Wednesday, August 31, 2011

Katia now a hurricane

Katia become the second hurricane of the Atlantic storm season, the National Hurricane Center reported in its 11 p.m. advisory Wednesday.

The storm has maximum sustained winds of 75 mph and could hit major hurricane strength come the weekend.

Here are all the particulars from the hurricane center.

Katia, far right, already looks impressive.

As Katia churns, new potential trouble emerges in Caribbean

As Tropical Storm Katia churns across the Atlantic toward hurricane status and an uncertain proximity to Florida, another potential trouble spot has emerged in the Caribbean Sea.

The National Hurricane Center reports that a tropical wave, made up "disorganized cloudiness and showers," has developed in the northwestern Caribbean Sea and adjacent land areas. It was expected to move west-northwestward across the northern portion of the Yucatan Peninsula of Mexico and into the southern Gulf of Mexico during the next day or two.

That said, the Hurricane Center said there was only a 10 percent, or "low", chance of the system developing into a tropical storm within the next two days.

Saturday, August 27, 2011

11 p.m. Irene update

From the latest National Hurricane Center advisory:


Irene is maintaining its maximum sustained winds of 80 mph. Pressure is up slightly to 954 mb.

A wind gust of 67 mph was recently reported at Cape Hatteras, N.C., and one of 52 mph was reported at Philadelphia International Airport.

Here's the full advisory with links to maps and such.

9 p.m. Irene update from the National Weather Service

At this hour:

• Hurricane Irene is lashing Virginia’s Tidewater region and the southern Delmarva peninsula with heavy rains and hurricane-force gusts.

• Despite being over land for much of the day, Irene still has maximum sustained winds of 80 mph.

• This is a huge storm. Rain from it currently extends from Maine all the way south to North Carolina. Tropical storm-force winds still extend up to 290 miles from the center of circulation, while hurricane-force winds extend outward up to 85 miles.
• Irene is picking up the pace on her forward speed, now booking north-northeast at 16 mph.

• Central pressure still remains a significantly low 951 mb.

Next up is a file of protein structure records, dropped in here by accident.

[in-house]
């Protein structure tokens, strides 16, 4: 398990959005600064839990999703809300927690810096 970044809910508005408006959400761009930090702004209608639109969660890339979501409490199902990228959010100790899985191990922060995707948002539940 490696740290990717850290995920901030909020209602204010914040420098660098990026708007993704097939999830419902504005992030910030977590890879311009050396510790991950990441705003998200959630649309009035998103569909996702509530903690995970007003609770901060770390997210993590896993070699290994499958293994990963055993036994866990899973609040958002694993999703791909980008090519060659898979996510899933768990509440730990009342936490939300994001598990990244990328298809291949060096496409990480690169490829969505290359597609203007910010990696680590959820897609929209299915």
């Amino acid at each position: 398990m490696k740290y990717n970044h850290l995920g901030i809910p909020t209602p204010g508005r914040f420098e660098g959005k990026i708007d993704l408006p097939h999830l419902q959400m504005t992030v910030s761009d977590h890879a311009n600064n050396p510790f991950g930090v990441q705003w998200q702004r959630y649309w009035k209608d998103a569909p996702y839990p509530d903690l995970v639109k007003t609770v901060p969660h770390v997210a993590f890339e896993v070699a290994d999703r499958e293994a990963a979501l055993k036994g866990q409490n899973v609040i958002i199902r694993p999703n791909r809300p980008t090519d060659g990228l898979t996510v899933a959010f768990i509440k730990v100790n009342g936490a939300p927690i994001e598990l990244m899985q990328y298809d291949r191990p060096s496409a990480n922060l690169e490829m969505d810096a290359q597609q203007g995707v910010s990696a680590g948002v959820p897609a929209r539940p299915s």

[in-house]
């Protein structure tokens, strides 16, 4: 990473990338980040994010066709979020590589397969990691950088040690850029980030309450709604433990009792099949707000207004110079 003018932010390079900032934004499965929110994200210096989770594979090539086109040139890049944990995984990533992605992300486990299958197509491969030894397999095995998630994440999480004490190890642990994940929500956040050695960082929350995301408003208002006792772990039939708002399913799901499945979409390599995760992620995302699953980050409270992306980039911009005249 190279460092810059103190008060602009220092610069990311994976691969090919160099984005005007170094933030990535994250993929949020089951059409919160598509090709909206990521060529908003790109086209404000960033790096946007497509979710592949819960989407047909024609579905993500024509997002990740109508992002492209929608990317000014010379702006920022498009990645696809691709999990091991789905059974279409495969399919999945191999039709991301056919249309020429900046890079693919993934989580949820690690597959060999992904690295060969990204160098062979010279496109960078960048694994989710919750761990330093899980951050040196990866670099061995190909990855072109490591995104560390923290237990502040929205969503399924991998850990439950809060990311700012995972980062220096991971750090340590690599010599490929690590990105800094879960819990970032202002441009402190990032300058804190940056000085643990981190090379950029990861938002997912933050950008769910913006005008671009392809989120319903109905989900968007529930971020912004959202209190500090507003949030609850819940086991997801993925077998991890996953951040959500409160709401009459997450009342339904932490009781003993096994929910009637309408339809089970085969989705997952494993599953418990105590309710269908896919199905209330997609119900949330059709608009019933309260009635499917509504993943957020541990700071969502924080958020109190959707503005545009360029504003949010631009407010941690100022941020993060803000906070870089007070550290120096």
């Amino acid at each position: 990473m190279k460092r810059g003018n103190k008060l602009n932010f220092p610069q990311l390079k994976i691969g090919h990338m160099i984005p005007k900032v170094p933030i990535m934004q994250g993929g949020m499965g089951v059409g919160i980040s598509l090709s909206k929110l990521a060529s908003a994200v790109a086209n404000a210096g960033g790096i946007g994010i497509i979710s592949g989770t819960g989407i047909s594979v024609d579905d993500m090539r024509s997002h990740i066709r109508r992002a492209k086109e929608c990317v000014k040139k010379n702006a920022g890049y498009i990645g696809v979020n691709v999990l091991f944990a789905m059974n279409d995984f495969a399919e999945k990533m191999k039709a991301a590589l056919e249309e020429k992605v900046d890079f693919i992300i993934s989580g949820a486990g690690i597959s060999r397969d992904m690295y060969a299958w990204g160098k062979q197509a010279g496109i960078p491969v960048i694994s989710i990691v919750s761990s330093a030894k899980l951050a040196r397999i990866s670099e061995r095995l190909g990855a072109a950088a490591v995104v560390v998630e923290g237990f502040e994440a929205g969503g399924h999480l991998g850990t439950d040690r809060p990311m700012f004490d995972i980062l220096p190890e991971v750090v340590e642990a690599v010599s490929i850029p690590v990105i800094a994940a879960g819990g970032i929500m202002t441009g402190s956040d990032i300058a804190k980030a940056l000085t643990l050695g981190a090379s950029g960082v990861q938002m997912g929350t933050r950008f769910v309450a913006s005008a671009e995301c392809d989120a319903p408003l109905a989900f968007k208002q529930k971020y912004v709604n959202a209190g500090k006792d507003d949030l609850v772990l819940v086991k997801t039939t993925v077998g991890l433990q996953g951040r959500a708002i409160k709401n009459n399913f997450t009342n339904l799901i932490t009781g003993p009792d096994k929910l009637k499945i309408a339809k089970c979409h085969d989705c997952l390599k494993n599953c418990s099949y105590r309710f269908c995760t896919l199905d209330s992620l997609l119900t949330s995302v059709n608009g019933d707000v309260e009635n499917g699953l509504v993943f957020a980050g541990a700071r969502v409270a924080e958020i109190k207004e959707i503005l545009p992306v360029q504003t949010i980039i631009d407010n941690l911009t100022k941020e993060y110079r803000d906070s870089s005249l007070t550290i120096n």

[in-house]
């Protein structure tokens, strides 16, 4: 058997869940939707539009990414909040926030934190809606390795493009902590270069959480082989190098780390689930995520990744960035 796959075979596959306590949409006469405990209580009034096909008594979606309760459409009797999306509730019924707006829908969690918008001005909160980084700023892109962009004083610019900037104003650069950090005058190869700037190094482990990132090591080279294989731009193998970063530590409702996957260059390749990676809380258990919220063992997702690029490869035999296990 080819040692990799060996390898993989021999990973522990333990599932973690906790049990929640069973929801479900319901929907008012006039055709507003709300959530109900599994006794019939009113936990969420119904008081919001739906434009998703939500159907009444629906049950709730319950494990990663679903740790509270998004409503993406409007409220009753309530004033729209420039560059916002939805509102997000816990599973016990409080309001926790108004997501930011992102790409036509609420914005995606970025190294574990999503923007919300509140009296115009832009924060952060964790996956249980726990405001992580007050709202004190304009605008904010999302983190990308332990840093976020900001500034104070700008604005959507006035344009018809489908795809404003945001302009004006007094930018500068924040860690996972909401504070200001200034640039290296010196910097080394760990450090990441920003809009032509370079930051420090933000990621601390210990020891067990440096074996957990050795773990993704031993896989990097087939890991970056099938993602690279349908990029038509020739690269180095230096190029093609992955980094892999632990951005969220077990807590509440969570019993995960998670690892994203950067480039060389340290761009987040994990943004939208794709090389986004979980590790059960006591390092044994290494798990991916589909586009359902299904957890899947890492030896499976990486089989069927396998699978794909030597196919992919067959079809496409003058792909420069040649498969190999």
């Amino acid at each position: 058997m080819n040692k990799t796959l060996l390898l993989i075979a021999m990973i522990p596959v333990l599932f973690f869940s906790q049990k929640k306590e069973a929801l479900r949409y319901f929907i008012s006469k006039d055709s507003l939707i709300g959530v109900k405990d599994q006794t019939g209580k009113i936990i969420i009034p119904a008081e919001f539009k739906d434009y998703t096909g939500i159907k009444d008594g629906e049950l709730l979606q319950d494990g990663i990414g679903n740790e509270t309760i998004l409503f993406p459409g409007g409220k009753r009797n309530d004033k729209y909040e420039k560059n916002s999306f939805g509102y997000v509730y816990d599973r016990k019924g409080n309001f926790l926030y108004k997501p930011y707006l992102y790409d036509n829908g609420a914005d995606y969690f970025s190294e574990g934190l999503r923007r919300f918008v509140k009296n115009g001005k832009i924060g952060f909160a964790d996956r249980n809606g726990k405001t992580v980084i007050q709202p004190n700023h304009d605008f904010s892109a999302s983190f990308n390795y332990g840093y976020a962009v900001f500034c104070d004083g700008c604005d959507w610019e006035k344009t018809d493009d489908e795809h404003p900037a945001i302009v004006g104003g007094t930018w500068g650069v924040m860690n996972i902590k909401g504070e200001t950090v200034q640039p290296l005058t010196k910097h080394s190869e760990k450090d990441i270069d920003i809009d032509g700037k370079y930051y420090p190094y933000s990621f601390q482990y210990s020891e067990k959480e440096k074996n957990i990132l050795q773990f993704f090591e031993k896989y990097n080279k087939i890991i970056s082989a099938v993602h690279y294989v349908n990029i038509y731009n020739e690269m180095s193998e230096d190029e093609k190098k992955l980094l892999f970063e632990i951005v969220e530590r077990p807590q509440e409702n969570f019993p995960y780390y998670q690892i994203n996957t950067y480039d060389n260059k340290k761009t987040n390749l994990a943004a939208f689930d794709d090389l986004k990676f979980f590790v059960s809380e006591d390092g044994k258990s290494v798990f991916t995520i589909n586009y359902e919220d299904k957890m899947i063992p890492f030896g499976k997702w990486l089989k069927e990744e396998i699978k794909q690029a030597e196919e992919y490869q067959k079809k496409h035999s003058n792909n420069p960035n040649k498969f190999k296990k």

• The storm is expected to maintain hurricane strength as it moves up the coast and through Long Island. A drop in strength is expected after its center strikes New England.

• A wind gust of 76 mph was recently reported at the Williamsburg-Jamestown, Va., airport.

• A storm surge of about 5 feet has been observed at Oregon Inlet, N.C.

• A storm surge of 4 feet has occurred thus far at the mouth of the Chesapeake Bay.

• Rainfall totals of 10-14 inches have already occurred over a large portion of eastern North Carolina and extreme southeastern Virginia.

• The highest rainfall total of 14.0 inches was reported at Bunyan, N.C.

• Isolated maximum amounts of 20 inches are still possible throughout the storm area.

• Isolated tornadoes are possible along the coasts of Maryland, Delaware and New Jersey through tonight.

Friday, August 26, 2011

11 p.m. Irene update: Closing in on Outer Banks

Details as Hurricane Irene makes its way toward a U.S. landfall:

* Irene is a Cat. 2 with 100 mph winds and pressure of 951 mb.

* It's eased up on forward speed to 13 mph, heading north-northeast.

* It is 140 miles south of Cape Lookout, N.C.

* The forecast track now has Irene clipping the Outer Banks, then staying out over the ocean until slamming into Long Island at the Nassau-Suffolk county line.

* No strengthening is expected before landfall with North Carolina, although a decrease in strength is likely before another landfall up the Eastern Seaboard.

* Hurricane-force winds extend 90 miles from the center of circulation. Tropical storm-force winds extend out 290 miles.

Get a good glimpse of where Irene is at right now here.

Video: First look at damage in Bahamas

Thursday, August 25, 2011

11 p.m. Irene update: Pressure down; now heading north

Highlights of the 11 p.m. advisory from the National Hurricane Center.

* The central pressure has dropped again, this time down to 942 mb.

* Winds remain same at 115 mph. Some strengthening possible Friday.

* Forward speed direction is now north, still at 14 mph.

* Irene's impact has a tremendous reach. Tropical storm-force winds extend 290 miles out from the center of circulation. Hurricane-force winds extend 80 miles from the center.

All hurricane center details here.

Hurricane Irene leaving Bahamas in its wake

The GOES-13 satellite captures Hurricane Irene moving through the Bahamas at 10:02 a.m. Thursday. Credit: NASA/NOAA GOES Project

As of 8 p.m., Hurricane Irene is pulling away from the Bahamas, and all signs point to strengthening as its central pressure has dropped to 946 mb from 950 mb at the 5 p.m. update.

Maximum sustained winds remain at 115 mph. Forward movement is still north-northwest at 14 mph.

The forecast cone is tightening, meaning forecasters are becoming even more certain of its path.

The forecast right now puts landfall just west of Morehead City, N.C., at around 2 p.m. Saturday, then skirting up the coast, mostly inland through North Carolina, Virginia, Delaware, New Jersey and smack into New York City on Sunday afternoon.